Robots are increasingly moving into the primary side of the food industry, according to Sebastien Schmitt, robotic division manager at Staubli North America. Automation is also enjoying steady growth in the secondary end of the business, he said.
The market for robotics in the food and beverage industry will experience a 29% compound annual growth rate from 2015 through 2019, predicts a Technavio report. The research firm cited drivers such as the demand for clean and contamination-free production areas. MarketsandMarkets forecasts that the food robotics market will be worth $2.5 billion by 2022.
Countries such as Japan, the U.S., South Korea, and Australia have a higher demand for industrial robots in their food and beverage companies, said Technavio.
Suppliers are quickly expanding the ability for robot end users to change parameters on the fly for products of different shapes and sizes. Features include programmable speed controls and monitoring of position, force, and quality, said Ed Neff, president of SMAC Moving Coil Actuators, at the ProFood Tech event in Chicago this past month.
Such improvements mean increased output, improved quality, and reduced expenses, particularly in food and liquid processing.
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- Improvements in machine vision, manipulation of varied objects, and automation in harsh environments will lead to strong robotics growth in the food industry, said experts.
- The need to comply with safety regulations distinguishes food robotics from other automation, but adoption is likely to increase.
- Collaborative robots could allow robotics to spread throughout the food industry, from agriculture through packaging, retail, and cooking.
Getting a grip on produce
The food industry is a large and fast-growing segment for robotic automation, noted Carl Vause, CEO of Soft Robotics Inc. in Cambridge, Mass.
“Some food segments are new to robotics and will have a steeper learning curve than the established robotics user base,” he said. “It’s critical for the integrator and the supplier to educate the market.”
Soft Robotics sells soft robotic grippers designed to handle products of different sizes and shapes. The tension of the grippers can be adjusted so that robots can firmly grasp produce such as a tomato without squeezing too hard and damaging it.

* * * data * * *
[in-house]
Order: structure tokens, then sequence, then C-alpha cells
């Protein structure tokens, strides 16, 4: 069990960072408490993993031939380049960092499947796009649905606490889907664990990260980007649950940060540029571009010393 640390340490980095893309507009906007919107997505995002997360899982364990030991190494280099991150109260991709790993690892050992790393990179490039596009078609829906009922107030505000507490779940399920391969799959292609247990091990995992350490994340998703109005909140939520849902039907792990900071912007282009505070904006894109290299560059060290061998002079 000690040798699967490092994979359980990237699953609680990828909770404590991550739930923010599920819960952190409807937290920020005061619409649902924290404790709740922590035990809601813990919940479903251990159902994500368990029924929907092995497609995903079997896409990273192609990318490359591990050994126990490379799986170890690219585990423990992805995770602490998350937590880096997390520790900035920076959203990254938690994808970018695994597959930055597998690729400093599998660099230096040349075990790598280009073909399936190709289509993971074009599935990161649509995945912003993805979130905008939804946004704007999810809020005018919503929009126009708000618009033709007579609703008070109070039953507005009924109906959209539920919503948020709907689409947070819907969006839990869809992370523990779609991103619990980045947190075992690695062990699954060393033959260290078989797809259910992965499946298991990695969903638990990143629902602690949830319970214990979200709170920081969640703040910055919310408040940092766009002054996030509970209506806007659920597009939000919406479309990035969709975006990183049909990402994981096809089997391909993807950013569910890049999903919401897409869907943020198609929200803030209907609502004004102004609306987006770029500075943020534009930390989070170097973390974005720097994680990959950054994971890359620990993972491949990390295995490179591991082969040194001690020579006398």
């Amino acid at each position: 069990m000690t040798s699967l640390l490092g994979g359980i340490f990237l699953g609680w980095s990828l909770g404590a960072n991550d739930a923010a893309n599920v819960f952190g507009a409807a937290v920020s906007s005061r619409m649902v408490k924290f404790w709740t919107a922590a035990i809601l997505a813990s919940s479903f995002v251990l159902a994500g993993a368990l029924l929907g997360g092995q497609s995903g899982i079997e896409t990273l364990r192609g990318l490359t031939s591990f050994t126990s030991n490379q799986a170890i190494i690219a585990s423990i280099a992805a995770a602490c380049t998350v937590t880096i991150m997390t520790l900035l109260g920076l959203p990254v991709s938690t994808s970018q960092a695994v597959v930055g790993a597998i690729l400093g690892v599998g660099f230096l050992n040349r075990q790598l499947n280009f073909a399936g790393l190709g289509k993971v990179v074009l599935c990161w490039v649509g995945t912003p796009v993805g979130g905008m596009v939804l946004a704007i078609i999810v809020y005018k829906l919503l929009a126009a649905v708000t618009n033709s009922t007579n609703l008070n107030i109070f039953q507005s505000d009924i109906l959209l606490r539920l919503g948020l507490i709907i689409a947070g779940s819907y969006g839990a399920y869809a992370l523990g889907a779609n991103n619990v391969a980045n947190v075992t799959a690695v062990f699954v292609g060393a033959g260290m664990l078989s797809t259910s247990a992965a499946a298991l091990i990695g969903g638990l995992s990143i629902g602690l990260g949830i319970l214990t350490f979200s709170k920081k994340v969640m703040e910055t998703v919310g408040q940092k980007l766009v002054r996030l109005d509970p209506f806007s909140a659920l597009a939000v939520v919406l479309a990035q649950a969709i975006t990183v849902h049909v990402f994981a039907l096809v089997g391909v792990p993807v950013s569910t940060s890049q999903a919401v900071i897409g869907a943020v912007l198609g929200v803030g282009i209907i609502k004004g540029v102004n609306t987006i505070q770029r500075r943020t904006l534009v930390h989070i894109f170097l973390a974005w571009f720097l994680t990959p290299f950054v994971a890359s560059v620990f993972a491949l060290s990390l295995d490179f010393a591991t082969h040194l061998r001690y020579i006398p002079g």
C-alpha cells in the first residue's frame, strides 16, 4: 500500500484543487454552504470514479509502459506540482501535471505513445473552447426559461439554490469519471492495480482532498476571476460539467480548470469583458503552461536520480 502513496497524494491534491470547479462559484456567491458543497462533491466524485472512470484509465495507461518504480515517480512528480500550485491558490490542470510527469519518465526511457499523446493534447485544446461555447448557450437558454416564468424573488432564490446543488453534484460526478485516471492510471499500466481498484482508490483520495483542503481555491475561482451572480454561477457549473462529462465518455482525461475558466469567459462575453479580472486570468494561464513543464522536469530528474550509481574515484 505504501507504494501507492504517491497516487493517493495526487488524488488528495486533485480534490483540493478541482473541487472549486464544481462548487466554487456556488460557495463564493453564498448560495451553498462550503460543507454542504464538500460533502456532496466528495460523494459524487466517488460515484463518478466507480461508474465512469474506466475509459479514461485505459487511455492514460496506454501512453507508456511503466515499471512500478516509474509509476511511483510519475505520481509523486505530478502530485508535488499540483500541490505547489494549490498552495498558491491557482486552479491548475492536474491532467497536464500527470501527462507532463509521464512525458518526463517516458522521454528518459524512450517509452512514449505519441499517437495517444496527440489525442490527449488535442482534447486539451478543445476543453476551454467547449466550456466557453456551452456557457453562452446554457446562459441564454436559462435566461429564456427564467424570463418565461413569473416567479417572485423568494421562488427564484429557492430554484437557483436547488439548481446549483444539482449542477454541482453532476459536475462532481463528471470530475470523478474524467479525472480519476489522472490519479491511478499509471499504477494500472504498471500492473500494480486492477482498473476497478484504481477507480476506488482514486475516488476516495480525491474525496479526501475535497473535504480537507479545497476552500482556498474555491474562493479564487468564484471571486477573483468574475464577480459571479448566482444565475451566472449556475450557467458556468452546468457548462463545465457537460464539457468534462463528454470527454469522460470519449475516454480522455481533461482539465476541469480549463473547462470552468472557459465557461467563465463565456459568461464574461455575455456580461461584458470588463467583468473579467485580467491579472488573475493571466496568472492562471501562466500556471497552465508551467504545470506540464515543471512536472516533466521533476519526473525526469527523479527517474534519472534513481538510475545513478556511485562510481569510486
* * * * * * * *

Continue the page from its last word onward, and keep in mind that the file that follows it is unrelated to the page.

Today’s robots can pick, pack, and palletize structured objects such as crates, cartons, and boxes, making them a natural fit for the food processing industry, Vause added.
Robots in secondary food handling
Robots are much easier to add into the secondary phase of the production process, because that is where item sizes are more standardized. But even in these environments, there is increasing call for sanitary wash-down and monitoring capabilities, according to Staubli’s Schmitt.
Robots are now moving more into primary food production such as meat, dairy, and cereal processing. People typically don’t want to work in harsh environments such as refrigerated warehouses or hot and humid food-preparing environments. By contrast, Schmitt said, robots can reliably handle such work.
A big difference between the food industry and others is that it has strict precautions against contamination, he said.
Safety rules tighten
Those standards have become more stringent recently. The Food Safety Modernization Act (FSMA), which came into effect over 2015 and 2016, requires food processing facilities to be able to monitor their compliance with regulations. The U.S. Food and Drug Administration doesn’t rely on company monitoring alone, so it inspects facilities as well.
Beyond maintaining product safety in the processing environment, companies must also be able to trace products from their entry to the facility to their exit. This helps safety regulators trace any contamination, not only in the plant, but also back to the original product supplier. This is essential to identifying the source of any bacteria or other contaminant.
Staubli’s TX90XLHE line of humid environment robots are specifically designed for food processing, pharmaceutical, and similar environments in which FDA/CE safety standards apply. They offer an enclosed structure, with all cables routed internally, and exteriors that are easily cleanable, according to Schmitt.
At the Seafood Traders GmbH in Germany, four of the units have been working on high-grade fish fillet and fish stick packaging lines since 2011.
Nearly all six-axis machines as well as the TP80 fast picker are available in humid environment (HE) versions, so they can perform in environments with high humidity, water spray, or liquid coolants.
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More on Food and Supply Chain Automation:
- Robot Design Must Consider Automation Limits, Human Skills
- Pick and Place Robot Ready as RightHand Robotics Raises $8M
- Delivery Robots Ready to Satisfy the On-Demand Economy
- Robot Hands Use Artificial Muscles, Environment for a Soft Touch
- The Internet of Things in Agriculture
- Gentle Touch Capabilities Promise to Give Robots More Value
- Robot Harvest: Agribotics and the Food We Eat
- Soft Robots Get a Grip on Fruit Picking
Looking ahead in the food industry
In the future, Schmitt expects the food industry to start adopting collaborative robots. As with other types of automation, he said the success of cobots in the automotive industry will lead to increasing use in other industries.
Robotics suppliers such as Staubli North America and Soft Robotics will need to continue to innovate and differentiate themselves from competitors in the food industry marketplace, said Josue Villalta, a partner at law firm Knobbe Martens.